The cancer profiles of PALB2 families (Table 3) were similar to cancer profiles of BRCA2 families. Male or female patients with PALB2 mutations were significantly more likely than patients without PALB2 mutations to have a relative with male breast cancer or with pancreatic cancer. In contrast, PALB2 genotype was not significantly associated with the likelihood of having a relative with ovarian cancer or with age at onset of female breast cancer (50.0±11.9 years among PALB2 heterozygotes vs 50.2±6.8 years among patients not carrying PALB2 mutations). Patients with PALB2 mutations were more likely to be probands of families with at least six cases of female breast cancer, perhaps reflecting the possibility that some families in our series with relatively few cases of breast cancer do not carry mutations in any susceptibility genes. It should be noted that most of the patients with PALB2 mutations (17 of 33) were not probands of these extremely high-incidence families.

Table 3
Cancers in relatives of participants

Loss of heterozygosity in tumors from patients with inherited PALB2 mutations

For seven female breast cancer patients with PALB2 mutations, paraffin embedded breast tumor specimens were available, enabling dissection of tumor cells by laser capture microscopy and evaluation of loss of heterozygosity at PALB2. In each of these specimens, loss of the wildtype PALB2 allele was observed (Figure 3). At least for these patients, loss of heterozygosity of the wildtype PALB2 allele suggests that PALB2 acts as a conventional inherited tumor suppressor gene.

Figure 3
Loss of heterozygosity of wildtype PALB2 alleles in tumor tissue. Tumor tissue was available from seven patients with five different mutations. In all cases, cancer cells isolated by laser dissection carried only the mutant PALB2 allele. Each panel indicates ...


In a series of familial breast cancer patients of unselected ancestry, with wildtype sequences of BRCA1 and BRCA2, the prevalence of inherited PALB2 mutations was 3.4%. Thirteen different protein truncating mutations were identified, all of which were individually rare. Five mutations had been previously reported; eight were encountered for the first time in this series. Both the occurrence of PALB2 mutations among male and female breast cancer patients and the 4-fold higher frequency of male breast cancer among relatives of PALB2 heterozygotes suggest that PALB2 predisposes to both male and female breast cancer. Cancer profiles of these families are also consistent with the suggestion that PALB2 is a susceptibility gene for pancreatic cancer (22). Ovarian cancer was more common among relatives of PALB2 heterozygotes (55% of PALB2 families included a relative with ovarian cancer) than among relatives of other cases (41% of non-PALB2 families included a relative with ovarian cancer), but this difference was not significant given this sample size. Direct evaluation of large numbers of ovarian cancer patients will be useful in determining the role of inherited mutations in PALB2 in this malignancy. The distributions of ages at diagnosis of breast cancer patients with PALB2 mutations were very similar to those of the other familial breast cancer patients in the series, suggesting that in the context of familial breast cancer, PALB2 does not lead to significantly younger diagnosis. It is very unlikely that there is a founder allele of PALB2 among patients of Ashkenazi Jewish ancestry, but any family, of any ancestry, could harbor a private cancer-predisposing allele of PALB2.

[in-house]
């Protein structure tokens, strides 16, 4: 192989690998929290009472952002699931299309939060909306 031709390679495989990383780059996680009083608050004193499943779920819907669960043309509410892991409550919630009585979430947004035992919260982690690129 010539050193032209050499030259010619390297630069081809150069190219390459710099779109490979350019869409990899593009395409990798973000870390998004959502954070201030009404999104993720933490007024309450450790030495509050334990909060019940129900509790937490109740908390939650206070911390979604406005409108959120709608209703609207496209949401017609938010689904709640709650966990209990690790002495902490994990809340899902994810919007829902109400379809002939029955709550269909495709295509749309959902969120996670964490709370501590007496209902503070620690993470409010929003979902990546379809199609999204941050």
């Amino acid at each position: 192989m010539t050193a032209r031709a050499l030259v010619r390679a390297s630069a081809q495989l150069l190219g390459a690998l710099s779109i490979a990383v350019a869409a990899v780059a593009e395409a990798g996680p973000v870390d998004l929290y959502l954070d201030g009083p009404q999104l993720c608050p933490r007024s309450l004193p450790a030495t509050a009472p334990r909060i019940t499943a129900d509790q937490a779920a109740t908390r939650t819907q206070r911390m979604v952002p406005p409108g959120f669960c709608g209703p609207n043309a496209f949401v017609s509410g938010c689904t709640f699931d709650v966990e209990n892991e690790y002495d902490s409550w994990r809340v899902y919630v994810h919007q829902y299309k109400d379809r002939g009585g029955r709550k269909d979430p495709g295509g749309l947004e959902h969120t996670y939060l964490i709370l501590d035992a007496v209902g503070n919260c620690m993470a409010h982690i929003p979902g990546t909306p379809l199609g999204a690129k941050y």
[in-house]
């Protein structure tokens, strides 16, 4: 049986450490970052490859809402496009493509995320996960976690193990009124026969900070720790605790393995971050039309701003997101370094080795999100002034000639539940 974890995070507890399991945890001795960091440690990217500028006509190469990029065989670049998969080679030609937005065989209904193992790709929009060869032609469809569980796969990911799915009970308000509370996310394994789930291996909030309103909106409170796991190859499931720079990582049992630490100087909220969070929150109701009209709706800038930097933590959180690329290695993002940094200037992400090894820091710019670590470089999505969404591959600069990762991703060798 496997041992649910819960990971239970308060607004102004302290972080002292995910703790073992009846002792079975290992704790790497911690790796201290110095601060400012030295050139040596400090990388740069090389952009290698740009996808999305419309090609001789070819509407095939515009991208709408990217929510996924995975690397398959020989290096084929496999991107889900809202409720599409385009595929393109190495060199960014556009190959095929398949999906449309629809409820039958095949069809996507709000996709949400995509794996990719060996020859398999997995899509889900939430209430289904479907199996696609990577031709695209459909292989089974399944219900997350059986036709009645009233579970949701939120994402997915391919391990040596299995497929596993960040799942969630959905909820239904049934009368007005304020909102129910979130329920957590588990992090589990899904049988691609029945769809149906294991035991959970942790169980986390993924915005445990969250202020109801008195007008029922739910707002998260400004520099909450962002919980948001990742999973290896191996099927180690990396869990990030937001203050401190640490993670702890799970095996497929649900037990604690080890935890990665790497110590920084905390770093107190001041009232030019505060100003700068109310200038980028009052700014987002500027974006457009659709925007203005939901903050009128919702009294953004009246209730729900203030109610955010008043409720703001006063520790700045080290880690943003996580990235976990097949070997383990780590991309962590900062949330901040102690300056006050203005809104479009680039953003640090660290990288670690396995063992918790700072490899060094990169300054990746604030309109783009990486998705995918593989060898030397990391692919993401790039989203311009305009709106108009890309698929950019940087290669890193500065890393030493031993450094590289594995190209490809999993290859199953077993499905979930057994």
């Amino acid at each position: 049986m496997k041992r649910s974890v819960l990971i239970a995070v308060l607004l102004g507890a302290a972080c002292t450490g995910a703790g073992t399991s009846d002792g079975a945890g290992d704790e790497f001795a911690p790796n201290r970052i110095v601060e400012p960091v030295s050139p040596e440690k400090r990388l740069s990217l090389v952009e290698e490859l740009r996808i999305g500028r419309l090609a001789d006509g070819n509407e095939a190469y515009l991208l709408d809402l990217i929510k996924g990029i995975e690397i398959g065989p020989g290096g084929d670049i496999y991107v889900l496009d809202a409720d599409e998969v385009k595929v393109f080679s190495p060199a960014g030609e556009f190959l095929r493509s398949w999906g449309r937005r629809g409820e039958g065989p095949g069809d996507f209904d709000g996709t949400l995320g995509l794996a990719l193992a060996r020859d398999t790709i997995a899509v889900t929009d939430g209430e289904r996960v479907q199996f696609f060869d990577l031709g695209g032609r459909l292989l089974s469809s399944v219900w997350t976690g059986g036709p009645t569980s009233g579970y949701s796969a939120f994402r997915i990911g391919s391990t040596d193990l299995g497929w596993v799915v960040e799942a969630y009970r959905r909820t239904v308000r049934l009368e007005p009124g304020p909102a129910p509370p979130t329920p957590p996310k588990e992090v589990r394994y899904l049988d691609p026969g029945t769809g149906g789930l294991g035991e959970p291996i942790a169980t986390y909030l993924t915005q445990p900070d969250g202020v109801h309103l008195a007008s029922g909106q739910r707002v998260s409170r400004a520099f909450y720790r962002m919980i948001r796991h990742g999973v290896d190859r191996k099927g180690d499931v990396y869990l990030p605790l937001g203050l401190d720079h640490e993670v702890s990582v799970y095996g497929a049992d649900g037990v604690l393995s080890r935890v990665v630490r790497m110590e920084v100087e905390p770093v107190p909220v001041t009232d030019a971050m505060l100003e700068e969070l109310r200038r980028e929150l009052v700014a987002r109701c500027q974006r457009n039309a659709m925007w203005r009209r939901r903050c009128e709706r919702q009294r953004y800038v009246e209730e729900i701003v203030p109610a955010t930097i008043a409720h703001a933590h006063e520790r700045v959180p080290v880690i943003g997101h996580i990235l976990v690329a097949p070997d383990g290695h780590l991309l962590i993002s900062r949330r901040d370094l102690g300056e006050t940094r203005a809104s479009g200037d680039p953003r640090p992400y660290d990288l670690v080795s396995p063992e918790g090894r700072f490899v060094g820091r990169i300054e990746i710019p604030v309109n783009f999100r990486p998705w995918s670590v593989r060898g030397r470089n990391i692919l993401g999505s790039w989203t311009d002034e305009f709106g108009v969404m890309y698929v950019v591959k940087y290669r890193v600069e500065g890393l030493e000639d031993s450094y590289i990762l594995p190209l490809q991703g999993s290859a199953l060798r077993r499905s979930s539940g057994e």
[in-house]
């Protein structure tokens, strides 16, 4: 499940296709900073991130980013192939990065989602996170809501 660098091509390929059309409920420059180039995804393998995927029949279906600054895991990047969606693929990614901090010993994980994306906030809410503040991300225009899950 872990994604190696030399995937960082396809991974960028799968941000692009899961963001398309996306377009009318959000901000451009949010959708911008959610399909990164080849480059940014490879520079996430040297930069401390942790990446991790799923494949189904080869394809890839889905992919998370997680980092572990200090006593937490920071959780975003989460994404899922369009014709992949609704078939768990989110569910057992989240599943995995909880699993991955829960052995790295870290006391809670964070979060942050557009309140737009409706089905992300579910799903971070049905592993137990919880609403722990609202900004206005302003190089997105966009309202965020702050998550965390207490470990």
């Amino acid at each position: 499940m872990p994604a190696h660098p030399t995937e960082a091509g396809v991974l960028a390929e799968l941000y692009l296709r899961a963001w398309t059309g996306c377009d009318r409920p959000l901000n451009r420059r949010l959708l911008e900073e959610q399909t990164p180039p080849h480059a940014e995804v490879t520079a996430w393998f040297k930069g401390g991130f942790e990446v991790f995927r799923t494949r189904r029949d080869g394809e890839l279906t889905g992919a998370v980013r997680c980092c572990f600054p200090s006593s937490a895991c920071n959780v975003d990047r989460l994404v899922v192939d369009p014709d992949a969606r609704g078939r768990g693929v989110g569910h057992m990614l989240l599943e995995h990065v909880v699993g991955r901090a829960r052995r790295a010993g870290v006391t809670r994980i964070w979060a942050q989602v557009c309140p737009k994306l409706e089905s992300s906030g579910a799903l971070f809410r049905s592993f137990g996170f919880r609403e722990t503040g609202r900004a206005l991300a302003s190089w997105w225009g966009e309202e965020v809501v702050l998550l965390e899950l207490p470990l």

The prevalence of inherited mutations in PALB2 in non-BRCA1, non-BRCA2 familial breast cancer patients is approximately the same as the prevalence of inherited mutations in CHEK2 in a similar cohort (19). It has been suggested that genetic testing for CHEK2 c.1100delC in the clinical setting is now timely, with targeted surveillance and medical follow up for mutation carriers (23). We agree and join others (24) in suggesting that similar consideration be extended to PALB2. The breast cancer risk associated with protein truncating mutations in PALB2 appears greater than the risk associated with CHEK2 c.1100delC. The challenge is that in the U.S., no one mutation of PALB2 is sufficiently frequent to represent a substantial fraction of PALB2 mutations, so that the entire gene must be sequenced to capture the responsible alleles. Simultaneous detection of all mutations in all known breast cancer genes will make such expanded screening more feasible (25).

Testing for PALB2 and other breast cancer susceptibility genes will add complexity to the clinical interpretation of results. In particular, variants of uncertain significance will be identified. This study focused on PALB2 mutations leading to protein truncation. Individual missense mutations in PALB2 will ultimately need to be evaluated as they have been for BRCA1 and BRCA2 (26, 27).

The possibility of genetic testing for PALB2 provides another example of the complexity of the transition from research laboratory to clinic. The involvement of medical geneticists and genetic counselors in assessing risk is particularly critical when, as here, consequences of genetic testing can entail substantial medical and surgical decisions (2830).

Supplementary Material


Supported by the Breast Cancer Research Foundation, Komen Foundation for the Cure, and NIH grants 5R01ES013160 (M.C.K, S.C., B.M.N., T.W., S.S., J.B.M., M.K.L.), and 5U01ES017156 (J.A.S.)